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Multiple knapsack packing with nevergrad

The multiple knapsack problem is linear, it can be solved efficiently with tools like linear integer programming.

But just because you’re stuffing items into bins doesn’t mean you have a knapsack problem. Sometimes you have a problem that very much looks like a knapsack problem until you’re 90% done coding it into OR-Tools when you realise you need to take the absolute value of something, and the true nature of your nonlinear predicament is revealed.

Enter derivative-free optimisation, where algorithms couldn’t care less about the linearity, differentiability, or really anything about your objective function. Nevergrad is a Python package containing a number of such algorithms that nicely solved my quasi knapsack problem.

Here’s my approach to using nevergrad to optimise a multiple knapsack problem.

Data

I’ll use the same parameters as in the OR-Tools knapsack tutorial.

weights = [48, 30, 42, 36, 36, 48, 42, 42, 36, 24, 30, 30, 42, 36, 36]
values = [10, 30, 25, 50, 35, 30, 15, 40, 30, 35, 45, 10, 20, 30, 25]
bin_capacities = [100, 100, 100, 100, 100]

Variables

Instead tracking item-bin assignments using n_bins * n_items boolean variables, I found it simpler and faster to use a single discrete categorical variable for each item. Each variable can take a value of 0 to 4 to represent assignment to the corresponding bin, and 5 to represent not being assigned to any bin.

In nevergrad Choice represents an unordered categorical variable.

n_bins = len(bin_capacities)
n_items = len(weights)
bins = list(range(n_bins + 1))
variables = [ng.p.Choice(bins) for _ in range(n_items)]

Objective

The objective we want to maxmise is the value of the packed items. Nevergrad only does minimisation so the negative of the objective is returned.

def objective(*assignments):
    value = 0
    for i, assignment in enumerate(assignments):
        if assignment != n_bins:  # Ignore items not assigned to any bin.
            value += values[i]
    return -value

Constraints

Using a single categorical variable for each item has another benefit: it removes the need for a constraint that each item can only be assigned to at most one bin.

The only constraint we need is on bin capacity.

bin_weights = [0] * n_bins
for i, assignment in enumerate(assignments):
    if assignment != n_bins:  # Ignore items not assigned to any bin.
        bin_weights += weights[i]
fill = [weight - capacity for weight, capacity in zip(bin_weights, bin_capacities)]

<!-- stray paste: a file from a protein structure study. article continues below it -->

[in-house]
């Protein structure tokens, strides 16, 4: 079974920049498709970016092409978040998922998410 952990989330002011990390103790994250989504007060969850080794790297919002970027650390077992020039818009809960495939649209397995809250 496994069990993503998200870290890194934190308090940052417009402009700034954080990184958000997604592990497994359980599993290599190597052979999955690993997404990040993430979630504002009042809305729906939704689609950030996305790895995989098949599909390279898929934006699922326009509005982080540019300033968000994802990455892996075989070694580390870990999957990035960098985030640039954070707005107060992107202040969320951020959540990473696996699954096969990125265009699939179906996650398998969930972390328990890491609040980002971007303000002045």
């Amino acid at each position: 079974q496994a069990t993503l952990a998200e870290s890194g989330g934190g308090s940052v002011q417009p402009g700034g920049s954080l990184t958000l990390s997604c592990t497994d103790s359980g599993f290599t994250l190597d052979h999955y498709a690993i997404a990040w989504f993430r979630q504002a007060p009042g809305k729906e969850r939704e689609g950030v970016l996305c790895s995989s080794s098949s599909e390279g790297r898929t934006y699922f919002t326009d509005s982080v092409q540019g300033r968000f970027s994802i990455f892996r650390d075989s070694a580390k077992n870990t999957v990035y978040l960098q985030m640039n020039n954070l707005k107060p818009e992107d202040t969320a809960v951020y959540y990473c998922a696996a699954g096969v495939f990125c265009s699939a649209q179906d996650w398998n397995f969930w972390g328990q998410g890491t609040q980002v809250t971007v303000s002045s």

overfill = sum([max(x, 0) for x in fill])

Nevergrad does have a mechanism for constraints (register_cheap_constraint). But for constraints like this that are expensive and use a lot of the same looping as the objective function, I found it worked better to add the constraint to the objective with a hefty penalty for violation.

def objective(*assignments):
    value = 0
    bin_weights = [0] * n_bins
    for i, assignment in enumerate(assignments):
        if assignment != n_bins:  # Ignore items not assigned to any bin.
            value += values[i]
            bin_weights += weights[i]

    # Constraint violation reduces value.
    fill = [weight - capacity for weight, capacity in zip(bin_weights, bin_capacities)]
    overfill = sum([max(x, 0) for x in fill])
    value -= overfill * sum(bin_capacities)

    return -1 * value

Solver

Nevergrad has a growing number of different solvers, I found DiscreteOnePlusOne works much better than the others at this discrete optimisation problem.

A hefty budget (number of iterations) is needed to solve this problem. It’s much slower than linear optimisation algorithms.

parametrization = ng.p.Instrumentation(*variables)
optimizer = ng.optimizers.DiscreteOnePlusOne(
    parametrization=parametrization,
    budget=5000,
)
recommendation = optimizer.minimize(objective)

Result

Running the optimisation takes a few seconds, and for a problem of this size does find the optimal solution of 395.

best_assignment = recommendation.value[0]
best_value = -1 * objective(*best_assignment)
print(best_value)

Output:

395

Full code

import nevergrad as ng


# Problem setup.
weights = [48, 30, 42, 36, 36, 48, 42, 42, 36, 24, 30, 30, 42, 36, 36]
values = [10, 30, 25, 50, 35, 30, 15, 40, 30, 35, 45, 10, 20, 30, 25]
bin_capacities = [100, 100, 100, 100, 100]

# Solver variables.
n_bins = len(bin_capacities)
bins = list(range(n_bins + 1))
variables = [ng.p.Choice(bins) for _ in range(n_items)]

def objective(*assignments):
    value = 0
    bin_weights = [0] * n_bins
    for i, assignment in enumerate(assignments):
        if assignment != n_bins:  # Ignore items not assigned to any bin.
            value += values[i]
            bin_weights += weights[i]

    # Constraint violation reduces value.
    fill = [weight - capacity for weight, capacity in zip(bin_weights, bin_capacities)]
    overfill = sum([max(x, 0) for x in fill])
    value -= overfill * sum(bin_capacities)

    return -1 * value

parametrization = ng.p.Instrumentation(*variables)
optimizer = ng.optimizers.DiscreteOnePlusOne(
    parametrization=parametrization,
    budget=5000,
)

recommendation = optimizer.minimize(objective)

best_assignment = recommendation.value[0]
best_value = -1 * objective(*best_assignment)
print(best_value)